Senate debates

Wednesday, 24 November 2021

Regulations and Determinations

Industry Research and Development (Beetaloo Cooperative Drilling Program) Instrument 2021; Disallowance

7:05 pm

Photo of Sam McMahonSam McMahon (NT, Country Liberal Party) Share this | Hansard source

I rise to speak on this disallowance motion. It's not the first time that this has been attempted. Yes, this government has committed $50 million in grants to advance the exploration of the Beetaloo basin, which we think and we hope will be extremely productive.

Why have we done this? This government gives grants to a lot of different industries that we think are going to be valuable for the Australian people and for our economy. We give lots of grants to things like hydrogen, battery storage, solar and wind, and lots of grants to business development and manufacturing. We do a whole lot of work in this space to try to advance economic development, and this is just one of those. This is to bring forward exploration of the Beetaloo basin, which has the potential to bring a huge amount of jobs and economic stimulus to the Northern Territory in particular and also to Indigenous people and traditional owners.

The Greens like to talk a big game about Indigenous people, but the truth is that they actually don't care about Indigenous economic advancement, Indigenous jobs, Indigenous businesses and independence from welfare. If they did truly believe that then they would be supporting this program. This program is not only going to provide jobs—actual long-term jobs—for the traditional owners of this area but it's also going to provide opportunity for Indigenous businesses. In fact, I am engaged with an Indigenous business at the moment in the region which is looking to provide services and a whole pile of other jobs to this industry. (Quorum formed) The Greens like to talk a big game about supposedly supporting Indigenous Australians, but they actually don't. What they want to do is oppress them. What they're doing is trying to infantilise Indigenous Australians. They want to keep them down. They don't want to give them economic opportunity, because this is the biggest economic opportunity that Indigenous Territorians have had in a very long time.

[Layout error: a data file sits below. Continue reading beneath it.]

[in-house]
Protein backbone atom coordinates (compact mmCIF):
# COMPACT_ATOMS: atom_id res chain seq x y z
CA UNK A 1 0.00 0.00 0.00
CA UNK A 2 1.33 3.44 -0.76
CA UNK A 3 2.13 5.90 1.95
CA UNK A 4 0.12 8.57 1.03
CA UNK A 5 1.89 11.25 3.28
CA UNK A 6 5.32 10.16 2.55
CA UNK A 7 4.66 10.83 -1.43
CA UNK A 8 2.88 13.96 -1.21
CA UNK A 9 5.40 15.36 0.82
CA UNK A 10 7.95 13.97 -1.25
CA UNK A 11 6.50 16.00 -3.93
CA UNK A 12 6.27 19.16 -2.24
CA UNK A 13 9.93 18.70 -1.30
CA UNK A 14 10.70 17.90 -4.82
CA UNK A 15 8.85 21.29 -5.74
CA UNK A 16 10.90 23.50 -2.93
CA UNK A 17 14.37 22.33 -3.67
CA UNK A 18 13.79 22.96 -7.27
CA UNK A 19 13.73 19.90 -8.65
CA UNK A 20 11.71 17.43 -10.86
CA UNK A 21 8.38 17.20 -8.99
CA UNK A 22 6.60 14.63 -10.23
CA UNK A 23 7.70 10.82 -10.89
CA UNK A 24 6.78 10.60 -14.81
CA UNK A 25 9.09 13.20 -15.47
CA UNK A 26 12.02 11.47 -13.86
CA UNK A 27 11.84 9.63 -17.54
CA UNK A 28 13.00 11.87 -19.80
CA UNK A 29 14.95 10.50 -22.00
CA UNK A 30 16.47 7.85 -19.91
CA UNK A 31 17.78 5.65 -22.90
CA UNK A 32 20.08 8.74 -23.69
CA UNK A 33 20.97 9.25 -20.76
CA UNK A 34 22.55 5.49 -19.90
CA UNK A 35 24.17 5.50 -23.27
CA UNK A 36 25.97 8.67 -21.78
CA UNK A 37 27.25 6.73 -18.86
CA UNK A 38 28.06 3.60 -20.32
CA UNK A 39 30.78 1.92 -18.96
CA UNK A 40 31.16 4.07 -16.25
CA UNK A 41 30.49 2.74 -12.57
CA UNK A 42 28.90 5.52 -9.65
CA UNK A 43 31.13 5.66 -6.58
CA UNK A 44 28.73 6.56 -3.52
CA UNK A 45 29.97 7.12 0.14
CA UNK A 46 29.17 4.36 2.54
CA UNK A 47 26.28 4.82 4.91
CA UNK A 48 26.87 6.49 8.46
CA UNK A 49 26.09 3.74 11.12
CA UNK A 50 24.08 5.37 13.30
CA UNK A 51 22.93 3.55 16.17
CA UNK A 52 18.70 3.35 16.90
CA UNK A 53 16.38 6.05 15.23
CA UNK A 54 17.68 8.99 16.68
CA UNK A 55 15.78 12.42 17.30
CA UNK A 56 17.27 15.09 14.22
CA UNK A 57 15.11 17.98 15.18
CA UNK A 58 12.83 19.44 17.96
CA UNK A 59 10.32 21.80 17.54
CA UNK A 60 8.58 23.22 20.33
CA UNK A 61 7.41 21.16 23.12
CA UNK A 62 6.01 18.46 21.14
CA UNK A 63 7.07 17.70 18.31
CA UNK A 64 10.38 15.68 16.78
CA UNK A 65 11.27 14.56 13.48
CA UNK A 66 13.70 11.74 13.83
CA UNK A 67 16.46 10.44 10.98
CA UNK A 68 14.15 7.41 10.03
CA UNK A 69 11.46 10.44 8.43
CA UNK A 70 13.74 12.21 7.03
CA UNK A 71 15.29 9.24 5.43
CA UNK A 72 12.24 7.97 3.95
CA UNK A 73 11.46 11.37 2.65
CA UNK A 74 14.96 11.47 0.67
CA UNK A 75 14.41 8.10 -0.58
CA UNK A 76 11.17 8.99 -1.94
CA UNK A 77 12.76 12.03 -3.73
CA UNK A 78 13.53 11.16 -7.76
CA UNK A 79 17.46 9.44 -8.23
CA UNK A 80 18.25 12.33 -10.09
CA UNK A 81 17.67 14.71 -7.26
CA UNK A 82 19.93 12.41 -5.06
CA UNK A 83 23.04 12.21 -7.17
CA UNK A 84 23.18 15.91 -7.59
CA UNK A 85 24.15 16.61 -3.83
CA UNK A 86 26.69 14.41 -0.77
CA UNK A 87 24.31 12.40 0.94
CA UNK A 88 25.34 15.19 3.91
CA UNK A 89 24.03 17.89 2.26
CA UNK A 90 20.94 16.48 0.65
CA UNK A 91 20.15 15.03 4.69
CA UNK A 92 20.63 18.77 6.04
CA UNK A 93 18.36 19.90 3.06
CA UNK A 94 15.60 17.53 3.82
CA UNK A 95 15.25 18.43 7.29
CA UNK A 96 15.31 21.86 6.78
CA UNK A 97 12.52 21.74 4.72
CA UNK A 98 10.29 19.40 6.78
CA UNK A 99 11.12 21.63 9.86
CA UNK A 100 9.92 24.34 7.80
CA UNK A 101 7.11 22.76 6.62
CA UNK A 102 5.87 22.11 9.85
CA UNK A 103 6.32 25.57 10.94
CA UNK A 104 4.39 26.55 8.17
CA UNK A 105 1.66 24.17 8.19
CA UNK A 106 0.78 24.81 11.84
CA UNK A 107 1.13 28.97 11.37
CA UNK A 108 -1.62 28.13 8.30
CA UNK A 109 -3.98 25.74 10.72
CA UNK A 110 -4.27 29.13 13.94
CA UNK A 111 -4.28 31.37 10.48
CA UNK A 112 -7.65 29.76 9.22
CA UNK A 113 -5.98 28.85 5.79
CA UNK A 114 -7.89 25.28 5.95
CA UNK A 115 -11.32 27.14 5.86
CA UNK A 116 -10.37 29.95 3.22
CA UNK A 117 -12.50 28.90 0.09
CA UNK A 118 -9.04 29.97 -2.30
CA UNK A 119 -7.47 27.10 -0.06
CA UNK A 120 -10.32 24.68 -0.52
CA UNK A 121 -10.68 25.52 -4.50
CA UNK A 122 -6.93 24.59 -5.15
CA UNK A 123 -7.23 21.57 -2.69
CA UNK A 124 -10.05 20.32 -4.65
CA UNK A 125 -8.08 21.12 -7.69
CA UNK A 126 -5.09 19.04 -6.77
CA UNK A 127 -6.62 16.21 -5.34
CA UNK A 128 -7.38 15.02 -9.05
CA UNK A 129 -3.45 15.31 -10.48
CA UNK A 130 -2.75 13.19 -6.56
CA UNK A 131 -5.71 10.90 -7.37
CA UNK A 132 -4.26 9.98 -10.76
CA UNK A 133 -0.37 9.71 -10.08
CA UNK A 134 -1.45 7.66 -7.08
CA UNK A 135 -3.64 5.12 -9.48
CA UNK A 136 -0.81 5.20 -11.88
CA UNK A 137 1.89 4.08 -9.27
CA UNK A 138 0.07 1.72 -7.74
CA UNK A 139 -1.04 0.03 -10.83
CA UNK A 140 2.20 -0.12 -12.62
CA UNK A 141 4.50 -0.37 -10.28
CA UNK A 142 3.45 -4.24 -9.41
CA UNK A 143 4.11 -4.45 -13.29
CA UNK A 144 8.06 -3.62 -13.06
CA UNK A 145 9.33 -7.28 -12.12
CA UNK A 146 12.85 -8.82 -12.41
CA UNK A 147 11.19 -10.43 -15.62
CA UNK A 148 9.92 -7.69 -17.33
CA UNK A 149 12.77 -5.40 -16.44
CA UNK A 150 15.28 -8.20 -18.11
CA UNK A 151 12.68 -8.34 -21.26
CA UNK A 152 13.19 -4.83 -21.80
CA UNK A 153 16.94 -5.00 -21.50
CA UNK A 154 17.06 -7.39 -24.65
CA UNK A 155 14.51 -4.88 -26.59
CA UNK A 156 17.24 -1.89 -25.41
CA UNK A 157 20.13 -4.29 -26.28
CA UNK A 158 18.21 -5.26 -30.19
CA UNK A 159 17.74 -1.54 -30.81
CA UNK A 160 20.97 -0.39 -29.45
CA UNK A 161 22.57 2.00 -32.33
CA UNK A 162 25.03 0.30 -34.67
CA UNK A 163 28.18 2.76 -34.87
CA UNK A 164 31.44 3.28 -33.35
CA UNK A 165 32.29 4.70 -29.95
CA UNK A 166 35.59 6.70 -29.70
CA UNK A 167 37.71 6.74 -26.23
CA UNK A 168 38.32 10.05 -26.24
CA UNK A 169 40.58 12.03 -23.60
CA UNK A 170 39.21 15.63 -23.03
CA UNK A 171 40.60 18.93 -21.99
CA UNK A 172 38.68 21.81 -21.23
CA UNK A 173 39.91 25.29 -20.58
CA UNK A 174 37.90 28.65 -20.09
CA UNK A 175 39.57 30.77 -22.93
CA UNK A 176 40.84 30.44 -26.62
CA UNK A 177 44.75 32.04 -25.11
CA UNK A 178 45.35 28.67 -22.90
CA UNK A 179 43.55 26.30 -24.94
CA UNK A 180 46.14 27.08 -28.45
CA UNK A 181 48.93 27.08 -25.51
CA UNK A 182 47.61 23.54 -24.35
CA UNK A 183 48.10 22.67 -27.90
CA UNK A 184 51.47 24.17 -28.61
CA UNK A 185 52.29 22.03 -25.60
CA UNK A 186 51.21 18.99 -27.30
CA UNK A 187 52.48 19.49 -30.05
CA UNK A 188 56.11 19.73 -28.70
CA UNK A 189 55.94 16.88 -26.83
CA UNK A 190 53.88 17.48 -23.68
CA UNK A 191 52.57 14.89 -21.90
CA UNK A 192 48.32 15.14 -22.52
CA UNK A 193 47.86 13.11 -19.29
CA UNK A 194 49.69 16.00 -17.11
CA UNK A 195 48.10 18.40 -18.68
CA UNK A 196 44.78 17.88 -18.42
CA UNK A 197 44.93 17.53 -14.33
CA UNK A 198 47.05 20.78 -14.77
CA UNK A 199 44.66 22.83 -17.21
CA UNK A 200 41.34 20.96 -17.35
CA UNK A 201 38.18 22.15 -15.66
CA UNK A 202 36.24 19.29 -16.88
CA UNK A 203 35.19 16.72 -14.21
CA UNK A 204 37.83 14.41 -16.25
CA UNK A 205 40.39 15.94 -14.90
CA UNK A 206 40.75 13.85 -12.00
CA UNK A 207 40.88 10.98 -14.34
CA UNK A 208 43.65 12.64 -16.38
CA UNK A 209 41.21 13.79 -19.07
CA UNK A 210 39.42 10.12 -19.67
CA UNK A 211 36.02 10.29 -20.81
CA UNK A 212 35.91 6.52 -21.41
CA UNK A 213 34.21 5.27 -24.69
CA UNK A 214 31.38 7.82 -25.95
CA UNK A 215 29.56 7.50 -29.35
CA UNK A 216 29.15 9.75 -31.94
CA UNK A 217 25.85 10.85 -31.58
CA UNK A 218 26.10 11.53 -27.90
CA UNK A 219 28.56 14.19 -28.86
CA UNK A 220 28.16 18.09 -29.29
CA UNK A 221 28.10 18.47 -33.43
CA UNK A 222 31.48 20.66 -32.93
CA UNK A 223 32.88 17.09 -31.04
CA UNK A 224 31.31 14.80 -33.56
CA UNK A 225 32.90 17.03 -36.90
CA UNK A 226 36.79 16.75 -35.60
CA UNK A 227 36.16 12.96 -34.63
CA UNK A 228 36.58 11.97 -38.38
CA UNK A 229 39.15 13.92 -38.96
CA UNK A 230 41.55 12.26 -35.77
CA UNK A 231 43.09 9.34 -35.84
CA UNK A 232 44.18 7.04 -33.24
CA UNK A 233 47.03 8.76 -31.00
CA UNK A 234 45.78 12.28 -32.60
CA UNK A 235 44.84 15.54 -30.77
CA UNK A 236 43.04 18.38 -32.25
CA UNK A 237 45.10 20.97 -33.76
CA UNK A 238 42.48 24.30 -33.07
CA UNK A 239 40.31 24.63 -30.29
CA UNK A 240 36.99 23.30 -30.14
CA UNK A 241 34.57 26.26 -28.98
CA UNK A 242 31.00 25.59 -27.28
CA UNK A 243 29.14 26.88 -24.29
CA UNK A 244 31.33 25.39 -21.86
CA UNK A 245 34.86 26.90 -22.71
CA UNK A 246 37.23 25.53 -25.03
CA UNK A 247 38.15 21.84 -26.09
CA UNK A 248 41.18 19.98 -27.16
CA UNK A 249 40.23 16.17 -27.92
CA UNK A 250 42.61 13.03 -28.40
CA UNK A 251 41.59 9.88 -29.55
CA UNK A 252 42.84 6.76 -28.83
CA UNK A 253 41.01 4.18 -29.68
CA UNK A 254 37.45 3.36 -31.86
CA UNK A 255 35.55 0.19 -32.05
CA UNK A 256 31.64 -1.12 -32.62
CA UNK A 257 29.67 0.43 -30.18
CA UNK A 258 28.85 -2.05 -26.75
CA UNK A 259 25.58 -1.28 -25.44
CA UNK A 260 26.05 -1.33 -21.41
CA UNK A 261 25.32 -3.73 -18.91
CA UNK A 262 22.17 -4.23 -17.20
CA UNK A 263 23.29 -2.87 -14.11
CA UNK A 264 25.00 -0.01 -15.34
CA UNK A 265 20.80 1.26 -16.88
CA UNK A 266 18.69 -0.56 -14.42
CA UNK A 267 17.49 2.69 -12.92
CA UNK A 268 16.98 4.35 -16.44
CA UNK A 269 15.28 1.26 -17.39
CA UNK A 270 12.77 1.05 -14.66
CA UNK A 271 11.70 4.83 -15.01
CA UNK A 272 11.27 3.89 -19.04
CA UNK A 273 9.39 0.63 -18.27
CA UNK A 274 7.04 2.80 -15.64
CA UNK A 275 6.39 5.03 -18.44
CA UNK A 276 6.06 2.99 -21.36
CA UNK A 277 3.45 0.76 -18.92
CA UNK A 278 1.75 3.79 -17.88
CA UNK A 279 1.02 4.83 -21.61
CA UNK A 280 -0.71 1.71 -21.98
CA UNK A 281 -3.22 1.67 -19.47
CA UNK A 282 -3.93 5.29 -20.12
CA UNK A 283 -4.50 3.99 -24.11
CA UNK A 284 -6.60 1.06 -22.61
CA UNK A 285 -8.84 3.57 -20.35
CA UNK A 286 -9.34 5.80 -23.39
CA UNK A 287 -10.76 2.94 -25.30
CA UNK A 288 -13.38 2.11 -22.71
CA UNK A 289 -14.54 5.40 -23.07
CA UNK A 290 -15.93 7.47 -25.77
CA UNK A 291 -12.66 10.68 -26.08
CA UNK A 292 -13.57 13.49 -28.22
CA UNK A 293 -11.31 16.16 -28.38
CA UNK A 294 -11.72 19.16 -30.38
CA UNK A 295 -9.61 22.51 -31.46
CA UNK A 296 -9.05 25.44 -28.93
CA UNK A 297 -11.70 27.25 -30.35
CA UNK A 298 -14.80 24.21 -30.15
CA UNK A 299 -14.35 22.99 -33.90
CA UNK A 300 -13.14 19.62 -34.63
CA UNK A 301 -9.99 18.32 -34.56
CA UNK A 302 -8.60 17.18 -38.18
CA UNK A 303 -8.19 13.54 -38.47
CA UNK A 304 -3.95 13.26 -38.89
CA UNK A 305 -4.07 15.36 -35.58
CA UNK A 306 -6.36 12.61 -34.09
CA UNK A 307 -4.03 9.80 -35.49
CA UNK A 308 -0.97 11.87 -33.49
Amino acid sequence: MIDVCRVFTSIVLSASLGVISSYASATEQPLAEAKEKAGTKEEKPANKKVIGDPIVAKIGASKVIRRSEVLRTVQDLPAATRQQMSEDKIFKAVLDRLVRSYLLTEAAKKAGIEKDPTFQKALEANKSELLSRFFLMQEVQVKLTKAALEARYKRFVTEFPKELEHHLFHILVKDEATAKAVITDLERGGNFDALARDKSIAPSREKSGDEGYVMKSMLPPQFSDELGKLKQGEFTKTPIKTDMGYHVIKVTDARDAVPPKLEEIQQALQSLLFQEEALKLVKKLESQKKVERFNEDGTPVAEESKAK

This will grow Indigenous businesses. This will provide Indigenous jobs. This will provide royalties for traditional owners. The Greens don't even know what a traditional owner is. And when they can't find a traditional owner that supports their view, they go and make one. They actually created a traditional owner. Senator Hanson-Young mentioned Rikki Dank and said that she'd come all the way from the Northern Territory to Glasgow. But she hadn't. She'd come all the way from Dubai, where she lives, and she has been confirmed by the Northern Land Council as not a traditional owner. But she certainly wants a slice of whatever's in it for her from the Beetaloo basin.

The Greens can't find traditional owners who support their views, so they go and make them. They create traditional owners who are fake. That's what the Greens do. They make up what they want in order to support their view. They are patronising to the Northern Land Council. The Northern Land Council is the body set up for determining who the traditional owners are and helping them negotiate with companies about their traditional lands. The Greens reject that because it doesn't suit their narrative. They reject the Northern Land Council, which is made up of Indigenous Territorians, and they go and make up their own traditional owners.

The Greens claim—and Senator Hanson-Young claimed this—that the traditional owners do not support this development on their land, but the truth is they do. The Greens also claim that the traditional owners are not capable of making the decisions regarding their lands. They are extremely capable. They sit down with the companies that want to explore and they sit down with the Northern Land Council. They're capable of understanding what's going on, what's going to happen, and they make informed decisions. They don't have decisions made for them, which is what the Greens would have you believe. They make informed decisions about their traditional lands. They make informed decisions about what are and are not sacred sites and where they do and do not want exploration to occur: 'You don't speak for me; you don't speak for my mob.' They're perfectly capable. The Greens would have you believe they're not capable. But, in fact, they are and they have made the decision that they do want to have exploration, economic opportunities and jobs on their land.


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